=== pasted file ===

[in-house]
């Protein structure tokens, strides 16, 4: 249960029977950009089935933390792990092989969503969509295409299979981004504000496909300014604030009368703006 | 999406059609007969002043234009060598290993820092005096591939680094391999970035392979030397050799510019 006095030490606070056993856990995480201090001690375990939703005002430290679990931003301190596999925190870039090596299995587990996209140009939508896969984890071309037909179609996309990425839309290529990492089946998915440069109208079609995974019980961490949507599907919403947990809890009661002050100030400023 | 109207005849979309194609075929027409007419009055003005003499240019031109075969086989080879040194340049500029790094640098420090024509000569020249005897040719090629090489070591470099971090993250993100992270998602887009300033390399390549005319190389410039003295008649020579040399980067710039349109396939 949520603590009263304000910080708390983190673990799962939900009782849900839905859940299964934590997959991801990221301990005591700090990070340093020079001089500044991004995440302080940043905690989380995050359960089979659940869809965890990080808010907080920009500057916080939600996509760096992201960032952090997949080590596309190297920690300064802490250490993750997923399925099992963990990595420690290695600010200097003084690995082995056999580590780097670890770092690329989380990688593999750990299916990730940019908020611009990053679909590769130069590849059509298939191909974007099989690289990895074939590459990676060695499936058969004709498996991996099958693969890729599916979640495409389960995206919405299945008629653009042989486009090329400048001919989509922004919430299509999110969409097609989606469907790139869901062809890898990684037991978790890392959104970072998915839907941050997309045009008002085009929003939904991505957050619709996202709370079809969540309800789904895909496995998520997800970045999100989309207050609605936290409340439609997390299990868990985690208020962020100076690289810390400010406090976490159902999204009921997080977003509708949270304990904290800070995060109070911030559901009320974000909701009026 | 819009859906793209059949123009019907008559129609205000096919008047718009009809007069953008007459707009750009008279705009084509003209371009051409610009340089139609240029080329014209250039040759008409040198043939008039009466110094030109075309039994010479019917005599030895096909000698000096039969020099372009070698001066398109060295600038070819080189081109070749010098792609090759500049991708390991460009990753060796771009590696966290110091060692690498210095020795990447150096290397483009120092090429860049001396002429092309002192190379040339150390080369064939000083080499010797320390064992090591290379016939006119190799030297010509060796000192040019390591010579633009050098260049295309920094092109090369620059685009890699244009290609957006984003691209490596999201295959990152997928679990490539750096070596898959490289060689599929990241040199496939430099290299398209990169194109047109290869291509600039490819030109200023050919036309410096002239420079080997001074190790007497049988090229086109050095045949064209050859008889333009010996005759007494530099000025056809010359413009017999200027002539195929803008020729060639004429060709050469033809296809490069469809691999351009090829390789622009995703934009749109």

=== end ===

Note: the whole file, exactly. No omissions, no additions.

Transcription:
[in-house]
């Protein structure tokens, strides 16, 4: 249960029977950009089935933390792990092989969503969509295409299979981004504000496909300014604030009368703006 | 999406059609007969002043234009060598290993820092005096591939680094391999970035392979030397050799510019 006095030490606070056993856990995480201090001690375990939703005002430290679990931003301190596999925190870039090596299995587990996209140009939508896969984890071309037909179609996309990425839309290529990492089946998915440069109208079609995974019980961490949507599907919403947990809890009661002050100030400023 | 109207005849979309194609075929027409007419009055003005003499240019031109075969086989080879040194340049500029790094640098420090024509000569020249005897040719090629090489070591470099971090993250993100992270998602887009300033390399390549005319190389410039003295008649020579040399980067710039349109396939 949520603590009263304000910080708390983190673990799962939900009782849900839905859940299964934590997959991801990221301990005591700090990070340093020079001089500044991004995440302080940043905690989380995050359960089979659940869809965890990080808010907080920009500057916080939600996509760096992201960032952090997949080590596309190297920690300064802490250490993750997923399925099992963990990595420690290695600010200097003084690995082995056999580590780097670890770092690329989380990688593999750990299916990730940019908020611009990053679909590769130069590849059509298939191909974007099989690289990895074939590459990676060695499936058969004709498996991996099958693969890729599916979640495409389960995206919405299945008629653009042989486009090329400048001919989509922004919430299509999110969409097609989606469907790139869901062809890898990684037991978790890392959104970072998915839907941050997309045009008002085009929003939904991505957050619709996202709370079809969540309800789904895909496995998520997800970045999100989309207050609605936290409340439609997390299990868990985690208020962020100076690289810390400010406090976490159902999204009921997080977003509708949270304990904290800070995060109070911030559901009320974000909701009026 | 819009859906793209059949123009019907008559129609205000096919008047718009009809007069953008007459707009750009008279705009084509003209371009051409610009340089139609240029080329014209250039040759008409040198043939008039009466110094030109075309039994010479019917005599030895096909000698000096039969020099372009070698001066398109060295600038070819080189081109070749010098792609090759500049991708390991460009990753060796771009590696966290110091060692690498210095020795990447150096290397483009120092090429860049001396002429092309002192190379040339150390080369064939000083080499010797320390064992090591290379016939006119190799030297010509060796000192040019390591010579633009050098260049295309920094092109090369620059685009890699244009290609957006984003691209490596999201295959990152997928679990490539750096070596898959490289060689599929990241040199496939430099290299398209990169194109047109290869291509600039490819030109200023050919036309410096002239420079080997001074190790007497049988090229086109050095045949064209050859008889333009010996005759007494530099000025056809010359413009017999200027002539195929803008020729060639004429060709050469033809296809490069469809691999351009090829390789622009995703934009749109």